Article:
Bailey

Remembering why we celebrate St. Patrick’s Day

By Clark Bailey

The Loyalist

“From snares of devils,

From temptation of vices,

From everyone who shall wish me ill,

afar and near.

I summon today

All these powers between me and those evils,

Against every cruel and merciless power

that may oppose my body and soul,

Against incantations of false prophets,

Against black laws of pagandom,

Against false laws of heretics,

Against craft of idolatry,

Against spells of witches and smiths and wizards,

Against every knowledge that corrupts man’s body and soul;

Christ to shield me today

Against poison, against burning,

Against drowning, against wounding,

So that there may come to me an abundance of reward.

Christ with me,

Christ before me,

Christ behind me,

Christ in me,”

— from the Breastplate of Saint Patrick

Next week at this time we will have already celebrated Saint Patrick’s Day. Cities around the world will have held parades. People will wear green. Everyone will boast of the Irish heritage, wither real or imagined. Some places will even dye the rivers green. Pubs and bars will have green beer. Some people will feast on the traditional meal of corned beef and cabbage, while in Ireland the day is usually a holy day of obligation, meaning there is a fast that day for all the Christians.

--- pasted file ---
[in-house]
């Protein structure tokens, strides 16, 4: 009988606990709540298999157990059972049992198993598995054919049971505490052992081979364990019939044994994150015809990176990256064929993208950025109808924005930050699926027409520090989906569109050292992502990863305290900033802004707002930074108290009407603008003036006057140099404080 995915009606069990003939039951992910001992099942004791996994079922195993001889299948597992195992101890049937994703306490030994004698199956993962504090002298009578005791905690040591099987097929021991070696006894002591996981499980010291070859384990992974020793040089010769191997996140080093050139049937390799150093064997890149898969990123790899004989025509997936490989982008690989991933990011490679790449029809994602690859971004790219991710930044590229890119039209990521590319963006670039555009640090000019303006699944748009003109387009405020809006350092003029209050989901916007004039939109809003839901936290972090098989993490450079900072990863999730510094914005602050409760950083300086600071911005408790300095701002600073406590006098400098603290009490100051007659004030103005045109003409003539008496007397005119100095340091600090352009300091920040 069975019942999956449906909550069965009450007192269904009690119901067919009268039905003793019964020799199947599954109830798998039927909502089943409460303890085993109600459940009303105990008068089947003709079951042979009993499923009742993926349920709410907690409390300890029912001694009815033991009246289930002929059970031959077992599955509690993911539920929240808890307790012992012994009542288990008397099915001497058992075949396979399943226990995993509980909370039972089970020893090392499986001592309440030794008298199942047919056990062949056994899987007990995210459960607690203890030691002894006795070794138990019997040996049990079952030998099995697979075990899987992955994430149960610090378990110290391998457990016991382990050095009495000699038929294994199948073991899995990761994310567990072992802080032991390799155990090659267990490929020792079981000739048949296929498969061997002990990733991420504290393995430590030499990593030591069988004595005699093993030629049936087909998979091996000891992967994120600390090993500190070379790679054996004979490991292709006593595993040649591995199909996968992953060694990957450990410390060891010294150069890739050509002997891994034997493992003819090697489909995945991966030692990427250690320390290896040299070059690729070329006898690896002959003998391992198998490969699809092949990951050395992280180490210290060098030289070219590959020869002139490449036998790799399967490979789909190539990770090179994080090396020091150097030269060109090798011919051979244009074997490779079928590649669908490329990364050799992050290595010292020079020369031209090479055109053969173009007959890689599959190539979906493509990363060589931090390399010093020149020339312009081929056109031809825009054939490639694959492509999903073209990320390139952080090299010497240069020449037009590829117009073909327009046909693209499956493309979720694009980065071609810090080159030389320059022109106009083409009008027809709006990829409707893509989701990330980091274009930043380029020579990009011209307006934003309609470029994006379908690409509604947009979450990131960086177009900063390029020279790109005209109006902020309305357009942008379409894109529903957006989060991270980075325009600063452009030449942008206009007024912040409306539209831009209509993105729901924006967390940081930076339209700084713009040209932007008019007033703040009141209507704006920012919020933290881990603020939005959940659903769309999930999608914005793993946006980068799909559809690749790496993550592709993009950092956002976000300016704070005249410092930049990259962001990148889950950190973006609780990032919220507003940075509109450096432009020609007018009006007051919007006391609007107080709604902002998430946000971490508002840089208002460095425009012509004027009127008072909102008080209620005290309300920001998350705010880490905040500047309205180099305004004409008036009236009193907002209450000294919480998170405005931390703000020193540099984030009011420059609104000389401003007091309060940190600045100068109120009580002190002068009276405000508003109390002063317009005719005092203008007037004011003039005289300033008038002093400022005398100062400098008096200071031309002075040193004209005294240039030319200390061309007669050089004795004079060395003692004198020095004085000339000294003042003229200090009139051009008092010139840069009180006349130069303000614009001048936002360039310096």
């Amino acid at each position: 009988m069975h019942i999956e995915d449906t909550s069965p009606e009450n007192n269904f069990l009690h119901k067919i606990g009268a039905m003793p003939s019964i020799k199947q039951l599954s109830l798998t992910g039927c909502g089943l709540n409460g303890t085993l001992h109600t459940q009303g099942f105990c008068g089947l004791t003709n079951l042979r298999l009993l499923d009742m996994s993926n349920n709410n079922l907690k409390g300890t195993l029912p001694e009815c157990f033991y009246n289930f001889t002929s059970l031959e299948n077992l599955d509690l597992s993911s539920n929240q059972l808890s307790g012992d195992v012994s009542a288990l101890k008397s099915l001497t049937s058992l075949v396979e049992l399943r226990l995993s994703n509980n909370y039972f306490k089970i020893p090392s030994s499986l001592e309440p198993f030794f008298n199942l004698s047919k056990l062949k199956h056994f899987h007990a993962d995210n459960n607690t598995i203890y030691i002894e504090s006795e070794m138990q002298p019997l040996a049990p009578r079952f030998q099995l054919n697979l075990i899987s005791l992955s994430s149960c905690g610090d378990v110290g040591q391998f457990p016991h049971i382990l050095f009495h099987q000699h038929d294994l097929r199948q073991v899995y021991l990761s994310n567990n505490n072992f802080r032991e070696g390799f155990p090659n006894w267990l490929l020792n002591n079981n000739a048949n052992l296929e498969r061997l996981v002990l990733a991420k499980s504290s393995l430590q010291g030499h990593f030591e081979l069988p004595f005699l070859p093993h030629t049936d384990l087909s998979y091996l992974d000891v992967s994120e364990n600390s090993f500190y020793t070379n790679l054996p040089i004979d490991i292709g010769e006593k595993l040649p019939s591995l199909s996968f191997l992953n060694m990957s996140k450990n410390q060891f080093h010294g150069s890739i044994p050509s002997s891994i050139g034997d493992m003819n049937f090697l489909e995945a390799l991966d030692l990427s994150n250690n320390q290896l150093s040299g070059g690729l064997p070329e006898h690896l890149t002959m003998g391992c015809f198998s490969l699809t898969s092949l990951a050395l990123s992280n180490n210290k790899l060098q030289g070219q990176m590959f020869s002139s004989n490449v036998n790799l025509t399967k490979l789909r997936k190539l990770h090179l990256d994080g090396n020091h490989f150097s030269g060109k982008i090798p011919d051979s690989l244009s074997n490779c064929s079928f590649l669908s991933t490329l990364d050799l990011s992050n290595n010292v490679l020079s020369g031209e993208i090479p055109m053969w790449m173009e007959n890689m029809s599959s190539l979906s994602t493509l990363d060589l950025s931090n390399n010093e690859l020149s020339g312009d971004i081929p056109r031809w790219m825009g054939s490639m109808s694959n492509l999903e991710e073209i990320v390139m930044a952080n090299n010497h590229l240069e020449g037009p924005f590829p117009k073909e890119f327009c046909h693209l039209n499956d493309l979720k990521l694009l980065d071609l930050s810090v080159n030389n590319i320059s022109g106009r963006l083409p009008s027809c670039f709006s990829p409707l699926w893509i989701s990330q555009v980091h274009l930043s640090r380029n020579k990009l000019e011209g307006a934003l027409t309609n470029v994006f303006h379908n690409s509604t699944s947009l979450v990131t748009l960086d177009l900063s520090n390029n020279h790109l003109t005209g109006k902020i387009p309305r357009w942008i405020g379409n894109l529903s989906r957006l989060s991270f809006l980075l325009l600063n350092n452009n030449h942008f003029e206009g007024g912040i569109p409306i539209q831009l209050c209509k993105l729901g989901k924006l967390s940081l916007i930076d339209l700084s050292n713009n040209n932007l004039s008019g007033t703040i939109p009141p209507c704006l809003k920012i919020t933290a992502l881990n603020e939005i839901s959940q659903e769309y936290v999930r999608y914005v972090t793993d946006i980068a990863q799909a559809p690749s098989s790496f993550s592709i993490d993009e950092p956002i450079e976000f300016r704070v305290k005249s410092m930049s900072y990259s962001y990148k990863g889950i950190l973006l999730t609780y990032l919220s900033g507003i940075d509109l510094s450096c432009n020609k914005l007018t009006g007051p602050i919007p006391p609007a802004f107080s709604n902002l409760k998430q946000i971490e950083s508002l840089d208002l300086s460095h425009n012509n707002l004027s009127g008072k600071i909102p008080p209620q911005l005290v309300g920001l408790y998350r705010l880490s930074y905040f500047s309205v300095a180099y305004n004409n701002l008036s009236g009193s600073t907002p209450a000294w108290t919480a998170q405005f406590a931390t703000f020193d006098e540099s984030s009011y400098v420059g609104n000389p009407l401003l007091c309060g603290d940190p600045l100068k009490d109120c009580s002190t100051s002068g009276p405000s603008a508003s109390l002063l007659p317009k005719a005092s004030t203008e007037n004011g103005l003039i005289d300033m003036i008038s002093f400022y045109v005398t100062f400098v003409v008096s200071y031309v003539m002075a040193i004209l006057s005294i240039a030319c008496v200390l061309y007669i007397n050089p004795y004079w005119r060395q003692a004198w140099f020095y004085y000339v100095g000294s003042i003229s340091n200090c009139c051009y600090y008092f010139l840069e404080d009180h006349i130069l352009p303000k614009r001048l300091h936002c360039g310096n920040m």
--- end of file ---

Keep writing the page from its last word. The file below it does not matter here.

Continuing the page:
It is interesting in the years since the humble missionary Christian bishops death that he and the day celebrating him have become a cultural phenomenon. Celebrated and lauded worldwide even when people are fairly unaware of who the man was and why we even celebrate him at all.

Patrick would probably rather we didn’t. He would most likely, rather, that when we do celebrate the day of remembrance of him and his great works, look towards the person and the reason why he did so, that of Christ Jesus.

Little is known of the man outside of legends, stories, and traditions handed down through the ages among the faithful and two surviving written sources attributed to the saint himself.

Patrick’s birth name was Maewyn Succat. He was born in the western part of the island of Britain in the 4th century A.D. He later changed his name to Patricius the Latin term for “father-figure”, which was later Anglicized to Patrick, which upon his death and canonization it became St. Patrick.

Patrick, a Roman Brit born near the end of the 4th Century lived a normal life of the lesser nobility/gentry. His father was a deacon in the Church as was his grandfather. St. Patrick is the main patron saint of Ireland and considered the apostle to the Irish people.

As stated, he lived a normal life as a boy. That was up until he reached the age of 16. That was when Irish pirates during a raiding party in Brittan took Patrick captive. He was transported to the west coast of Ireland and sold as a slave.

He lived many years, according to most sources, seven years as a slave caring for crops and animals for his captors. It was during this time that Patrick who was brought up in the Church and was a baptized Christian experienced a deeper pull of his faith. In the hours of solitude working crops and tending to pigs or sheep in the fields that Patrick began to pray. He mentions in his writings that he prayed sometimes over 100 times a day.